If Kanter is taken at No. 2 (after the expected pick of Kyrie Irving at No. 1 to Cleveland), I'm under the impression that the Jazz will then choose Williams. Either way, the draft could get very interesting much earlier than normal.
The intrigue will likely continue with Cleveland at No. 4. It remains unclear whether the contract issues of Lithuanian center Jonas Valanciunas will preclude the Cavaliers from taking him. According to DraftExpress.com, the buyout that has yet to be finalized would prohibit him from playing in the NBA until the 2012-13 season.
If that were enough to scare Cleveland away, a source said there were strong indications that the Cavs would select Texas power forward Tristan Thompson with the fourth pick. (I elevated Thompson to No. 4 in Wednesday's Mock Draft after having him at No. 12 in last week's version.) That buzz continued on Wednesday, and Thompson is expected to be taken in the top 10 even if Cleveland does pass on him. The Warriors (No. 11) will be disappointed if that's the case because they are among the teams that would love to land him.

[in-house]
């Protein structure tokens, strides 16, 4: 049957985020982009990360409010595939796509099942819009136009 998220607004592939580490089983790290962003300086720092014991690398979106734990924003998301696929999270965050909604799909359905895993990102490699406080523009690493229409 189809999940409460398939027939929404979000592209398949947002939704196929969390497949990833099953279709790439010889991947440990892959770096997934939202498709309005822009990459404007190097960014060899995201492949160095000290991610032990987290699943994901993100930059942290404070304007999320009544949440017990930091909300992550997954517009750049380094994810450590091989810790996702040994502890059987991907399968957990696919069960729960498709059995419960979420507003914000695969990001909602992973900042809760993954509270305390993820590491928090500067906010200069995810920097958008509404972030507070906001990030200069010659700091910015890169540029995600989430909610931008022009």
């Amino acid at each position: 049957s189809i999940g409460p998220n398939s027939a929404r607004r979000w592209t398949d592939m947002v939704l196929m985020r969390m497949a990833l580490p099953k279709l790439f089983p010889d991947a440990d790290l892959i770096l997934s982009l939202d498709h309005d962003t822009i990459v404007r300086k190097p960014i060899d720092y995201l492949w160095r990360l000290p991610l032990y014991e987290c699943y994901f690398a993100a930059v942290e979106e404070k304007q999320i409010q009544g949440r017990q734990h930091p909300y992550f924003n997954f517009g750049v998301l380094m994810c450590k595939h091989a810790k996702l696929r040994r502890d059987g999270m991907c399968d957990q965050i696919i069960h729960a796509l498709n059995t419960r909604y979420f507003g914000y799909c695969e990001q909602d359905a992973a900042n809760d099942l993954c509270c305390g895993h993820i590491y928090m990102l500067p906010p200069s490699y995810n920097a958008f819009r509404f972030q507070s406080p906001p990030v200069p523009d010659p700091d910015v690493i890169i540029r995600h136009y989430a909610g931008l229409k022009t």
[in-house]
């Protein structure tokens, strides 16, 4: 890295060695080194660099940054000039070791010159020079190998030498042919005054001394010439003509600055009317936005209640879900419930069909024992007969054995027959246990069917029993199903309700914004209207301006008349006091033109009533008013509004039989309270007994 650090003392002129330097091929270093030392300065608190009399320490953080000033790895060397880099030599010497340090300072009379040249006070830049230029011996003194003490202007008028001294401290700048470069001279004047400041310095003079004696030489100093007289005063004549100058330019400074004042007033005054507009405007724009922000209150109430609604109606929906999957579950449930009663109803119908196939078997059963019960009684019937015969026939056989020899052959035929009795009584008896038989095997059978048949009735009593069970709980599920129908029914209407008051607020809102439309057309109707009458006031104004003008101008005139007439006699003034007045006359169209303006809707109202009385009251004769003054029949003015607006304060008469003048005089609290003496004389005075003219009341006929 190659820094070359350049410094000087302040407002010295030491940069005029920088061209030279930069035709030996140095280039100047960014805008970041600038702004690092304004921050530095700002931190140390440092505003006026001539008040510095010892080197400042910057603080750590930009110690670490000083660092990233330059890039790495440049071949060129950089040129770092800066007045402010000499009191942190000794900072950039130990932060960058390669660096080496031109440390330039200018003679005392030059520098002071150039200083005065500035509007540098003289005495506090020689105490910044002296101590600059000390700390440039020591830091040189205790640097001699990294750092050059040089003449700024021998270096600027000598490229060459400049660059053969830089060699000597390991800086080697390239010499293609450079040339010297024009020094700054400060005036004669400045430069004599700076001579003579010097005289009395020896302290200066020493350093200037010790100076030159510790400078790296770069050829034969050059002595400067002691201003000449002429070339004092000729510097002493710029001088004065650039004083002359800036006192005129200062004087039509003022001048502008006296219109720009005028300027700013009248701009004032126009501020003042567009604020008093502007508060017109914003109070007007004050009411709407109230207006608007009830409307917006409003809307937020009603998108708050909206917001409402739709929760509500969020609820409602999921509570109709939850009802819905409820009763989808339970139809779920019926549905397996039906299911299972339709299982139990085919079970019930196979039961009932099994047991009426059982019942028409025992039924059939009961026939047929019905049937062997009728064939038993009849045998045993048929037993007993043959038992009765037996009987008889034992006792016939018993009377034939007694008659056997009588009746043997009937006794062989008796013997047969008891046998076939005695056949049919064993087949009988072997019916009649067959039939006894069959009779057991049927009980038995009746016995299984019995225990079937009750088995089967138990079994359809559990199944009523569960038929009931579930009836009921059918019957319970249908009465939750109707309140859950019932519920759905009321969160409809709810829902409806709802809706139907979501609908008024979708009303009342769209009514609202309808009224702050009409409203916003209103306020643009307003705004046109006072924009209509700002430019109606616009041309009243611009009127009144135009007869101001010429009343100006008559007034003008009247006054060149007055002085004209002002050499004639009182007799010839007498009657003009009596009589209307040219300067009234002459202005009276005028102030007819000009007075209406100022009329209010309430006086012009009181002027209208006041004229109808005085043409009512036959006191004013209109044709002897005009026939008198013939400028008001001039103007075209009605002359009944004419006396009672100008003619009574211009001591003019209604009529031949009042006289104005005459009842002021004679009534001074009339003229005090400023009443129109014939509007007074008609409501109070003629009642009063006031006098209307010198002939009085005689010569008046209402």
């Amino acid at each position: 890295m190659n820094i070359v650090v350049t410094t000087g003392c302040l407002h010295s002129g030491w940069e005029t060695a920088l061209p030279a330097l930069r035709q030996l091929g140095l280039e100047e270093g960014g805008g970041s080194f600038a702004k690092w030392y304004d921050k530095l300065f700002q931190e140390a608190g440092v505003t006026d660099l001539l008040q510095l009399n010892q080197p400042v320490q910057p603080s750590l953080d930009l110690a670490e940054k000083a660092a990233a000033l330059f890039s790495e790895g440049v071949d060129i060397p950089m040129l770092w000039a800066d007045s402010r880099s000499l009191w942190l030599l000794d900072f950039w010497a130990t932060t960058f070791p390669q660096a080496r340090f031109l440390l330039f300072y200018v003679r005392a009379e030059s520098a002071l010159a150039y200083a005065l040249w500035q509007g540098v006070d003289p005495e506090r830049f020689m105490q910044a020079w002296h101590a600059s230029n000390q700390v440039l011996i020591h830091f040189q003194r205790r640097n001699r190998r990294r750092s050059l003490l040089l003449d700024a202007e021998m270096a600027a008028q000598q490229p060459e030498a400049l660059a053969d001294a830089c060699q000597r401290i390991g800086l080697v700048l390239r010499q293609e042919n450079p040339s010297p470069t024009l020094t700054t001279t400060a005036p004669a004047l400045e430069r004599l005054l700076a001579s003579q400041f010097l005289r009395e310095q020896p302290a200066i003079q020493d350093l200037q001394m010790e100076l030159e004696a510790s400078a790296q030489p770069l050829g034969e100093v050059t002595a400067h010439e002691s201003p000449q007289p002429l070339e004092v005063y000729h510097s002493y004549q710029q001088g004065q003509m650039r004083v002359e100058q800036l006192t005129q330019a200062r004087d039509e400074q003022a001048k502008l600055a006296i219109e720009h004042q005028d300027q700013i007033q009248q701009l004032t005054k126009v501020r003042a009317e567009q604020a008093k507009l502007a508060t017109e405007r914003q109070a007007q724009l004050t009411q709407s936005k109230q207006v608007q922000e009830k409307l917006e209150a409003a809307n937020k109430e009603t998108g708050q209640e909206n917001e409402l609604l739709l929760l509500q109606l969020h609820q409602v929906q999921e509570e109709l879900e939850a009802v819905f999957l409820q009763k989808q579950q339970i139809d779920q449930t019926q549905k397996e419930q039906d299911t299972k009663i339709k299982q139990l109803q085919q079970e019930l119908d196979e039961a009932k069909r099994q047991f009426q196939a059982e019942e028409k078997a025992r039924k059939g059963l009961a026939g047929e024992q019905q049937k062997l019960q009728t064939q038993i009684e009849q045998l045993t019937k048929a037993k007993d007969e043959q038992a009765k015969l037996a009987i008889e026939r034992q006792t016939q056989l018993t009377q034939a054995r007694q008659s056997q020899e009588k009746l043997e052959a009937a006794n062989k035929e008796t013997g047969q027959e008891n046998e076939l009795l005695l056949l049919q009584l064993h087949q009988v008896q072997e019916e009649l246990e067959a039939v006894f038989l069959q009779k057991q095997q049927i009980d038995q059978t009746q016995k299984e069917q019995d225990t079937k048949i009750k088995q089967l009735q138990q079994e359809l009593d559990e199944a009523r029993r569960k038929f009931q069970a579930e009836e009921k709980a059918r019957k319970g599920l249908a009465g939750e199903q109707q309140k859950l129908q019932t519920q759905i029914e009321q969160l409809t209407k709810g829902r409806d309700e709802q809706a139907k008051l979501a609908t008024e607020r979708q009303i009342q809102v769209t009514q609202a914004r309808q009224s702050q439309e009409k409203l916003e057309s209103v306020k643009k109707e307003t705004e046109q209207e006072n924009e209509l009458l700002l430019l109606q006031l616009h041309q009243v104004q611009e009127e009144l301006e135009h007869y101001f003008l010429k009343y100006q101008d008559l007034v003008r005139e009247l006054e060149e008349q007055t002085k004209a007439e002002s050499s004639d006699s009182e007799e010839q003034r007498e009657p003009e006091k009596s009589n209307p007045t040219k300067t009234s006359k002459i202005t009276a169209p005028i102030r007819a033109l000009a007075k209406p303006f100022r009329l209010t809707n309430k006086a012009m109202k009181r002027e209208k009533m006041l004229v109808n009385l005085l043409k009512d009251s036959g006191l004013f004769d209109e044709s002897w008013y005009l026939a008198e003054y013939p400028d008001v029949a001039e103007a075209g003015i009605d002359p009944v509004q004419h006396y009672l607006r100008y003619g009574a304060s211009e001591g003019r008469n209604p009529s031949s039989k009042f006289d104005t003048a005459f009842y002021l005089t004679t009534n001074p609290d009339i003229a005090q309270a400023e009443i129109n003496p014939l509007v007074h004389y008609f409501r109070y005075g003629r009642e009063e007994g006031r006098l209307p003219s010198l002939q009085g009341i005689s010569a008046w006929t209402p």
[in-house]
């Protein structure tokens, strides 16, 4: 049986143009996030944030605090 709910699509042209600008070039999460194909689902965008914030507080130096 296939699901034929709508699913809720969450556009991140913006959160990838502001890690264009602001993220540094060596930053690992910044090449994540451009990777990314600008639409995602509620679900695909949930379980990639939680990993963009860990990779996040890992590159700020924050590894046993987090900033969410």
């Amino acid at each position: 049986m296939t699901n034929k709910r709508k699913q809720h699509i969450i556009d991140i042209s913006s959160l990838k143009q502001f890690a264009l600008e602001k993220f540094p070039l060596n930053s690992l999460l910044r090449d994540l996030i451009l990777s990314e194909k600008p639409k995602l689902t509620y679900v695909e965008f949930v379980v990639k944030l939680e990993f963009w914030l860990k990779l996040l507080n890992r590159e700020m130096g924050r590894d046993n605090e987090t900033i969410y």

The labor situation could come into play here: The idea of passing on Valanciunas for fear that he might miss a season that could be lost anyway is somewhat foolhardy.
Numerous executives are speculating that the Thunder (No. 24 pick) have given a promise to Boston College's Reggie Jackson, whose camp has refused all workouts and made it known that the point guard already has an NBA home somewhere. The logic leading them there relates to Oklahoma City's bigger picture. It's believed that the Thunder are preparing for life without backup point guard Eric Maynor because of the finances in play.